[Pt] Publication type:JOURNAL ARTICLE
[Em] Entry month:1712
[Cu] Class update date: 180111
[Lr] Last revision date:180111
[St] Status:In-Process
[do] DOI:10.1177/0963689717721223

  8 / 2453 MEDLINE  
              first record previous record next record last record
select
to print
Photocopy
Full text

[PMID]: 29187512
[Au] Autor:Apellaniz-Ruiz M; de Kock L; Sabbaghian N; Guaraldi F; Ghizzoni L; Beccuti G; Foulkes WD
[Ad] Address:Lady Davis InstituteSegal Cancer Centre, Jewish General Hospital, Montréal, Québec, Canada.
[Ti] Title:Familial multinodular goiter and Sertoli-Leydig cell tumors associated with a large intragenic in-frame deletion.
[So] Source:Eur J Endocrinol;178(2):K11-K19, 2018 Feb.
[Is] ISSN:1479-683X
[Cp] Country of publication:England
[La] Language:eng
[Ab] Abstract:OBJECTIVE: Familial multinodular goiter (MNG), with or without ovarian Sertoli-Leydig cell tumor (SLCT), has been linked to DICER1 syndrome. We aimed to search for the presence of a germline mutation in a large family with a remarkable history of MNG and SLCT, and to further explore the relevance of the identified mutation. DESIGN AND METHODS: Sanger sequencing, Fluidigm Access Array and multiplex ligation-dependent probe amplification (MLPA) techniques were used to screen for mutations in germline DNA from 16 family members. Where available, tumor DNA was also studied. mRNA and protein extracted from carriers' lymphocytes were used to characterize the expression of the mutant DICER1. RESULTS: Nine of 16 tested individuals carried a germline, in-frame deletion (c.4207-41_5364+1034del), which resulted in the loss of exons 23 and 24 from the cDNA. The mutant transcript does not undergo nonsense-mediated decay and the protein is devoid of specific metal ion-binding amino acids (p.E1705 and p.D1709) in the RNase IIIb domain. In addition, characteristic somatic 'second hit' mutations in this region were found on the other allele in tumors. CONCLUSIONS: Patients with DICER1 syndrome usually present a combination of a typically truncating germline mutation and a tumor-specific hotspot missense mutation within the sequence encoding the RNase IIIb domain. The in-frame deletion found in this family suggests that the germline absence of p.E1705 and p.D1709, which are crucial for RNase IIIb activity, may be enough to permit DICER1 syndrome to occur.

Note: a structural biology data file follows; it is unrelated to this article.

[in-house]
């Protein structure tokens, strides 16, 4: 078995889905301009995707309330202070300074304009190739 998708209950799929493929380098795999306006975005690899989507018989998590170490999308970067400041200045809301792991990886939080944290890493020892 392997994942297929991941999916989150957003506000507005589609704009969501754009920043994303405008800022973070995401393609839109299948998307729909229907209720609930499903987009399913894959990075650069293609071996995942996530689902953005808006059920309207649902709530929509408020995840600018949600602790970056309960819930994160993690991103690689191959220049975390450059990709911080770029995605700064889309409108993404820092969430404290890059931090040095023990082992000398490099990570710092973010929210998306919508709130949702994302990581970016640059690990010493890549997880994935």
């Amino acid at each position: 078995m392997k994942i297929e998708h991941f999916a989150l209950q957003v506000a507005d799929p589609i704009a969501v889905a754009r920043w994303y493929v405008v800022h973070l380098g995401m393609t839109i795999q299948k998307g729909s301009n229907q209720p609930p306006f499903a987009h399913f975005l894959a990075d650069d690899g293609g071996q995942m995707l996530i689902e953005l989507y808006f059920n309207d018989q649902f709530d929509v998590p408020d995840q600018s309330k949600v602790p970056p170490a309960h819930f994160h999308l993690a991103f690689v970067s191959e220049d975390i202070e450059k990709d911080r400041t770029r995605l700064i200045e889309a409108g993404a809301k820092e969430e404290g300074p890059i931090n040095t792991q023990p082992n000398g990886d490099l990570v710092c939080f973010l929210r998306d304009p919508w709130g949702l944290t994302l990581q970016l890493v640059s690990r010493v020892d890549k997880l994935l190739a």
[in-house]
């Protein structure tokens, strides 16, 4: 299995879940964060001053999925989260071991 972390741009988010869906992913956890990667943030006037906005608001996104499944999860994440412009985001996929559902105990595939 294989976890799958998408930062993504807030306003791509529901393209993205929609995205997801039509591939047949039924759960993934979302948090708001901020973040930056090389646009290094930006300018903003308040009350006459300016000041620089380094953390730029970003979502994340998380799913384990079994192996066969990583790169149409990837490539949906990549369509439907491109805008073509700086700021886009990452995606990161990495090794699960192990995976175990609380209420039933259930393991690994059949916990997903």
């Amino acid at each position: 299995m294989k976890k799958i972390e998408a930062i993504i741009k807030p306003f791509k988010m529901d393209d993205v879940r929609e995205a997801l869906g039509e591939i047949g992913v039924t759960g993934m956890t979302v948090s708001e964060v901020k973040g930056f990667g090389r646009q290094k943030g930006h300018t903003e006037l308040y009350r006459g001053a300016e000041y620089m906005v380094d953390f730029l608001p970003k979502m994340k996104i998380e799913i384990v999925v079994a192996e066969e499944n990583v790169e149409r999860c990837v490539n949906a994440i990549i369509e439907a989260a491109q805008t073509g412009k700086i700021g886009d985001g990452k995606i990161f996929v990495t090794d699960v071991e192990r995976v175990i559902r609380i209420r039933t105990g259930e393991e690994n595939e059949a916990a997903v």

[Mh] MeSH terms primary: DEAD-box RNA Helicases/genetics
Goiter, Nodular/genetics
Ribonuclease III/genetics
Sertoli-Leydig Cell Tumor/genetics
[Mh] MeSH terms secundary: Adolescent
Adult
Aged
Breast Neoplasms/genetics
DNA/analysis
DNA/blood
Female
Fibroadenoma/genetics
Genetic Predisposition to Disease
Germ-Line Mutation/genetics
Goiter, Nodular/surgery
Humans
Lymphocytes/chemistry
Male
Ovarian Neoplasms/genetics
Ovarian Neoplasms/surgery
Pedigree
RNA, Messenger, Stored/blood
Sequence Analysis, DNA
Sequence Deletion
Sertoli-Leydig Cell Tumor/surgery
Syndrome
[Pt] Publication type:CASE REPORTS; JOURNAL ARTICLE
[Nm] Name of substance:0 (RNA, Messenger, Stored); 9007-49-2 (DNA); EC 3.1.26.3 (DICER1 protein, human); EC 3.1.26.3 (Ribonuclease III); EC 3.6.4.13 (DEAD-box RNA Helicases)
[Em] Entry month:1801
[Cu] Class update date: 180110
[Lr] Last revision date:180110